This weekend was a match between me & my life and me & my writing. My writing plans were foiled by a getaway with my sisters. I fully intended to write, but a lack of internet access and a wealth of sisterly togetherness took both time and opportunity out of the picture.
The deadline for “T -7” came and went. So, somehow, I need to fix this. The way I look at it, there are two choices. Choice #1: a day with two postings; Choice #2: a skipped number, like the 13th floor of a building. I’m leaning toward Choice #2.
But the plot thickened…or the conflict got worse, however you look at it.
I came home this afternoon and got right to work on all my weekend chores – a little shopping, laundry, dishes, and cooking for the week. Six hours later, I was ready to write. And then there was that primal scream of NO! Where was my laptop? With a sinking heart, I called my sister who confirmed it was still at her house an hour away. 😦
Two hours later…back home with the PC and here I am.
And what’s on my mind right now is finding a way to write, come what may. It synchs up pretty well with Chapter 2 of Baty’s “No Plot? No Problem!” which is entitled, in part, “Time-finding”.
“Writing 50,000 words of fiction really doesn’t take that much time. Slow writers find that they can write about 800 words of a novel per hour; a speedy writer (and good typist) can easily do twice that. Which means that the whole novel, from start to finish, will take an average writer about 55 hours to write.
…between school, jobs, and the host of other daily events that fill our lives, carving 55 hours of quiet time, however small that number looks on paper, ends up being quite a challenge.” (pg. 40)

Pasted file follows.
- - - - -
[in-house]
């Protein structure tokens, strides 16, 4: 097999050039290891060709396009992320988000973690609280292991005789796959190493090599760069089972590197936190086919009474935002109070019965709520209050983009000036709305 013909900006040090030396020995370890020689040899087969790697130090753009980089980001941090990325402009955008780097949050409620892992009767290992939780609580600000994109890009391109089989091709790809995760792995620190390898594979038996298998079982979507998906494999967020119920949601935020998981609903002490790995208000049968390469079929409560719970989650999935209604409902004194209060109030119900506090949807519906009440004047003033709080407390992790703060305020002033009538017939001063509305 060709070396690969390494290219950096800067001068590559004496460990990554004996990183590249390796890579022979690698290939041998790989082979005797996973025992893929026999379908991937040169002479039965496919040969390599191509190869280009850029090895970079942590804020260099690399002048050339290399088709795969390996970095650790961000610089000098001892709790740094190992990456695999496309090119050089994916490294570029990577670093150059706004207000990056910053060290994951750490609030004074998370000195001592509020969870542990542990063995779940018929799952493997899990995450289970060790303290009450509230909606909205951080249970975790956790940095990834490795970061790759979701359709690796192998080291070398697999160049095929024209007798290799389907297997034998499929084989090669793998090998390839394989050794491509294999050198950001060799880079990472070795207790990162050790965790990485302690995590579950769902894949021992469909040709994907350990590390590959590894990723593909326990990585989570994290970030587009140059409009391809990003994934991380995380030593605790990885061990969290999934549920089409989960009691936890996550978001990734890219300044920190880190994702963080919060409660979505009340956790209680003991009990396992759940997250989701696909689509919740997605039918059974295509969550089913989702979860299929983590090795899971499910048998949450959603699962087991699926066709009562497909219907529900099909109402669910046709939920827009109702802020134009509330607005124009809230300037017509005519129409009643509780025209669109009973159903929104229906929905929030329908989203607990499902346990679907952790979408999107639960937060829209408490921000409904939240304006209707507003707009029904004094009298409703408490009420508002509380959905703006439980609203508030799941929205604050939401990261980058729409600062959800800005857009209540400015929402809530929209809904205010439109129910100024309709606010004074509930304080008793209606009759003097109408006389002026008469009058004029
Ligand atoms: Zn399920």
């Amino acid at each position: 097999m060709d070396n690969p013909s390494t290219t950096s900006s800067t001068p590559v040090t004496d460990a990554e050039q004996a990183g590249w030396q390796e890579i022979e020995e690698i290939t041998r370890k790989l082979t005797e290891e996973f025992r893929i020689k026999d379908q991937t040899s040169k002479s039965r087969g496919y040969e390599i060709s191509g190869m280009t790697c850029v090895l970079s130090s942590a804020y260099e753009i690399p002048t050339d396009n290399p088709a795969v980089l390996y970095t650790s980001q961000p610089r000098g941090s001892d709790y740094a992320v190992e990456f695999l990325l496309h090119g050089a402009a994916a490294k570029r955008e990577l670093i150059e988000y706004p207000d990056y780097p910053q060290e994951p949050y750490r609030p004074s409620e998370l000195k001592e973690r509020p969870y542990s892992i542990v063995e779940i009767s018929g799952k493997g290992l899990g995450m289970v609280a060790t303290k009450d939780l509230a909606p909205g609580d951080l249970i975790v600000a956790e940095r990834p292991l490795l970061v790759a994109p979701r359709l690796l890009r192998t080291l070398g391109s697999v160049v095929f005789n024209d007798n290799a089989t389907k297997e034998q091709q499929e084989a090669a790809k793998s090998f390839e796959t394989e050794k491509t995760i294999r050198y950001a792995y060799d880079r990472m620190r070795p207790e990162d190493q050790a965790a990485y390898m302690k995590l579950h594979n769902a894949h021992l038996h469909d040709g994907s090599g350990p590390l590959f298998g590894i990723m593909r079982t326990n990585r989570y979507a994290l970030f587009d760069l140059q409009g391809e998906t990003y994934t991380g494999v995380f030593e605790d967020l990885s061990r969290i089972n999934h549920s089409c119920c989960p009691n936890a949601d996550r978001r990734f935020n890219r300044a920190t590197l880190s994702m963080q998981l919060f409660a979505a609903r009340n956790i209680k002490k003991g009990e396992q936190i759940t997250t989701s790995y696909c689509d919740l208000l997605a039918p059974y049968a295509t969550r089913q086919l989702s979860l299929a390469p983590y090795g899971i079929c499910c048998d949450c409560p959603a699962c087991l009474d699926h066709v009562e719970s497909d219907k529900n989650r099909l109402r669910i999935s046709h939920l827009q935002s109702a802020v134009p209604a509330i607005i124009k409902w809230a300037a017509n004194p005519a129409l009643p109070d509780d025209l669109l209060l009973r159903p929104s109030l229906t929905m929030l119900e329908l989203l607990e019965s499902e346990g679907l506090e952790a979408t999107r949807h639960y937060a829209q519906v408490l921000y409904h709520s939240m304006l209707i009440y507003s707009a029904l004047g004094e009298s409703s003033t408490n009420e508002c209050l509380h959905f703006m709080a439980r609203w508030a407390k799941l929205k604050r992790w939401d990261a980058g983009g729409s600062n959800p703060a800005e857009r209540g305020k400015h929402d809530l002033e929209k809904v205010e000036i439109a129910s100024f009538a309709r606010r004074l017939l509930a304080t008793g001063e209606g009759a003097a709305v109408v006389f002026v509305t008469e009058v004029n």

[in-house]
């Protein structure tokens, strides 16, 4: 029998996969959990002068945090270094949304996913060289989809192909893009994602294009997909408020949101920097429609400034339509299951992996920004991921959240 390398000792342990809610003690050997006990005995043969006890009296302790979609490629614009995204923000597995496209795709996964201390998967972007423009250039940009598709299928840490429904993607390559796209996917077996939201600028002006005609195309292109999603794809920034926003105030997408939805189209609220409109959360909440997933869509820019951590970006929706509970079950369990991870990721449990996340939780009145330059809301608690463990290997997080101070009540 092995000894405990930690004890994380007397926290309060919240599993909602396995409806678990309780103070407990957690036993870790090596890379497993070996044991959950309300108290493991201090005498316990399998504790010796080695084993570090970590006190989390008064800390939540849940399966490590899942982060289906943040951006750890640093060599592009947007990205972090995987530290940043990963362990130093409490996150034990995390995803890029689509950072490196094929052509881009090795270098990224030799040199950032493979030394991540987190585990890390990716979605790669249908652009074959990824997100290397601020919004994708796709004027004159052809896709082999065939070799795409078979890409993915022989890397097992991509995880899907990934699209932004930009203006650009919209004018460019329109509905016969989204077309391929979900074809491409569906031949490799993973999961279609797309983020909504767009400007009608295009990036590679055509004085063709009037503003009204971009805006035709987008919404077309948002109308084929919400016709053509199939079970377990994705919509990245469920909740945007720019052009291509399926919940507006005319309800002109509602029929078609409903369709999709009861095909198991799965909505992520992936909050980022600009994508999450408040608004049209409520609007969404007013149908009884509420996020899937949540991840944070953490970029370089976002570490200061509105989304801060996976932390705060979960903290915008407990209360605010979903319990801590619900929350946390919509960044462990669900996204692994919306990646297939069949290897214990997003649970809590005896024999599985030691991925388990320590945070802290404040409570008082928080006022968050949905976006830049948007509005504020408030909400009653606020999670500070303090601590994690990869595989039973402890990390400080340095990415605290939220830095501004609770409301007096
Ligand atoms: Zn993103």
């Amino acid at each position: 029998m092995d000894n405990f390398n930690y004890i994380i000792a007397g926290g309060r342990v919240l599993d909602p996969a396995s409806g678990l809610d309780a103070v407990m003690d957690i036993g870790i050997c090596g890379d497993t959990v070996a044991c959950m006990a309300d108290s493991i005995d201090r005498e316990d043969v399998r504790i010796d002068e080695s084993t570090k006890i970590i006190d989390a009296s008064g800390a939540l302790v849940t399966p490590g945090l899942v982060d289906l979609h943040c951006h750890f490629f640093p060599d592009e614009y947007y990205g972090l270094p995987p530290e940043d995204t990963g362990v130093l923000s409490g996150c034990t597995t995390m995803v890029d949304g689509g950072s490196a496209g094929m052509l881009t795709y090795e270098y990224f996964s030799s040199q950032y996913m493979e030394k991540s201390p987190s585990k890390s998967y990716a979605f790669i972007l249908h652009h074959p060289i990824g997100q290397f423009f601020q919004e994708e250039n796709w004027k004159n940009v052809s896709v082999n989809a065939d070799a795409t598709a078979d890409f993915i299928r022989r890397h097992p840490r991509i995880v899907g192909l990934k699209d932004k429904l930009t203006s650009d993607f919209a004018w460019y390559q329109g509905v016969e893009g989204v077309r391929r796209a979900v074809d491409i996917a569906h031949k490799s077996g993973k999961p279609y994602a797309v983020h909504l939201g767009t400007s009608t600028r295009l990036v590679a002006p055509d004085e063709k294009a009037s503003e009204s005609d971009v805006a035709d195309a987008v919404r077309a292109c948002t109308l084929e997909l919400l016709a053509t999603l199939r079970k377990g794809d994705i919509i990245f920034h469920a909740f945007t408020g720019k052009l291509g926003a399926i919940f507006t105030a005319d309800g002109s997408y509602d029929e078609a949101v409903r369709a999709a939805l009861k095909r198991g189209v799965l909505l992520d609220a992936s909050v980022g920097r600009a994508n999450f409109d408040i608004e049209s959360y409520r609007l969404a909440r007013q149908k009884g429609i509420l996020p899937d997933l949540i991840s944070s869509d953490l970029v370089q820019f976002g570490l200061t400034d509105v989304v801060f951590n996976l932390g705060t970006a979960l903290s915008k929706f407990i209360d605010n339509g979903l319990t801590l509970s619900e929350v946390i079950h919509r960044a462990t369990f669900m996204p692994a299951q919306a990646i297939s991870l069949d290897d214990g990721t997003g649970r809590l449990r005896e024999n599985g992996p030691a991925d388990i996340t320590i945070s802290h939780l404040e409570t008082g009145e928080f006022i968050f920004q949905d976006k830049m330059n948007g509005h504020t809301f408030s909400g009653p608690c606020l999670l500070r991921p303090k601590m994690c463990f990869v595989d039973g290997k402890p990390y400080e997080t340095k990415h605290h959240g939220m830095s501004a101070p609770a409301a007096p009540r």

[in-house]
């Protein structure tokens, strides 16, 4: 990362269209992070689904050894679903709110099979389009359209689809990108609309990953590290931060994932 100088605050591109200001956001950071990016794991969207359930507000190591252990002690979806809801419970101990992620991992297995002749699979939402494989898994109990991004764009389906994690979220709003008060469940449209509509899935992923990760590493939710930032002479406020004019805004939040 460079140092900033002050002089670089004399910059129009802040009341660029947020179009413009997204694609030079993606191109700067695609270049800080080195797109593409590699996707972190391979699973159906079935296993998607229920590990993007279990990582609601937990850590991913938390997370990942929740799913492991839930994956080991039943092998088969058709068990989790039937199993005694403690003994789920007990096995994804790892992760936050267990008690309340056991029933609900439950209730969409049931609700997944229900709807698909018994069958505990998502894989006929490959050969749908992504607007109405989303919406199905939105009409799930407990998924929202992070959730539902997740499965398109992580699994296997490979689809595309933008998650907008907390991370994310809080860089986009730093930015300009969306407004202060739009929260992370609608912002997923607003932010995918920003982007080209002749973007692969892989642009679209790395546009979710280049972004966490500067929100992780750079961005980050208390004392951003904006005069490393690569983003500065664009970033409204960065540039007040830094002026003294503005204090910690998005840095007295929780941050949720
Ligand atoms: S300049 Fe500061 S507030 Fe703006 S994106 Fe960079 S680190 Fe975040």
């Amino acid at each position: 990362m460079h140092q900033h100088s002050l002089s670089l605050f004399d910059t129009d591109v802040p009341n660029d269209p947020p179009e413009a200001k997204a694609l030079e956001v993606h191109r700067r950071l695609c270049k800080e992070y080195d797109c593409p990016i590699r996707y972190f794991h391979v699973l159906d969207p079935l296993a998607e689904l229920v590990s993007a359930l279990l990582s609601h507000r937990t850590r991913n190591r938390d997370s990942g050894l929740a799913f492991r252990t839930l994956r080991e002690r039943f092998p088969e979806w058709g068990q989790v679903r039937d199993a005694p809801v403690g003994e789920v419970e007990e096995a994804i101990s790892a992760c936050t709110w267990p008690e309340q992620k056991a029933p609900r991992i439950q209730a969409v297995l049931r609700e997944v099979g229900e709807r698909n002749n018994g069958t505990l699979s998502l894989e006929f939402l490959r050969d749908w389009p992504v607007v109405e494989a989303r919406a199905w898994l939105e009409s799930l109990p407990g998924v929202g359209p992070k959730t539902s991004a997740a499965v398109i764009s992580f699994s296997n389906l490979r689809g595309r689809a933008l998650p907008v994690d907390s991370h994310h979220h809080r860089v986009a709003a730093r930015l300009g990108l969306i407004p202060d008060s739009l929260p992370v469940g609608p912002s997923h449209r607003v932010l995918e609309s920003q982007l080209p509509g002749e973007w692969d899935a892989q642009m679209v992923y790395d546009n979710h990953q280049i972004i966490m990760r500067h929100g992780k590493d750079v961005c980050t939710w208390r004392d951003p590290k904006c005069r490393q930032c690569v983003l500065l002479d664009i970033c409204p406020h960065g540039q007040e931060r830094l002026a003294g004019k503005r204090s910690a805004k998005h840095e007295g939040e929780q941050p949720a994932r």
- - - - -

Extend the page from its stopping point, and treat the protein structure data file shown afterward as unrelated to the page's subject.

Baty has a suggestion for pulling time from a daily schedule. It begins with keeping a log he calls a Time Finder. This is a simple, but detailed list of all the activities that comprise one’s day, along with the times they are performed. Keep the list for seven days.
Now break out the highlighters or colored pencils. It’s time to color code and sort each activity into one of three groups: Required, Highly Desired, and Forgo-able. Can you see where this is going?
“Keep as many of your old routines as possible. Being available for a minimum of social activities helps keep your mind fresh for the book, and also forestalls mutiny among your friends and family.” (pg. 44)
As to scheduling this writing, Baty suggests that we write for two hours per night, three or four nights per week, then three two-hour sessions over the weekend. This schedule allows for free time throughout the week. He says this schedule also results in a completed book a day or two prior to the end of the month. And that sounds pretty nice.
So, if you haven’t already, take some time now to really look at your schedule for November and figure out the whens and hows of your NaNo time allotment.
Baty, C. (2004). No Plot? No Problem!. San Francisco: Chronicle Books.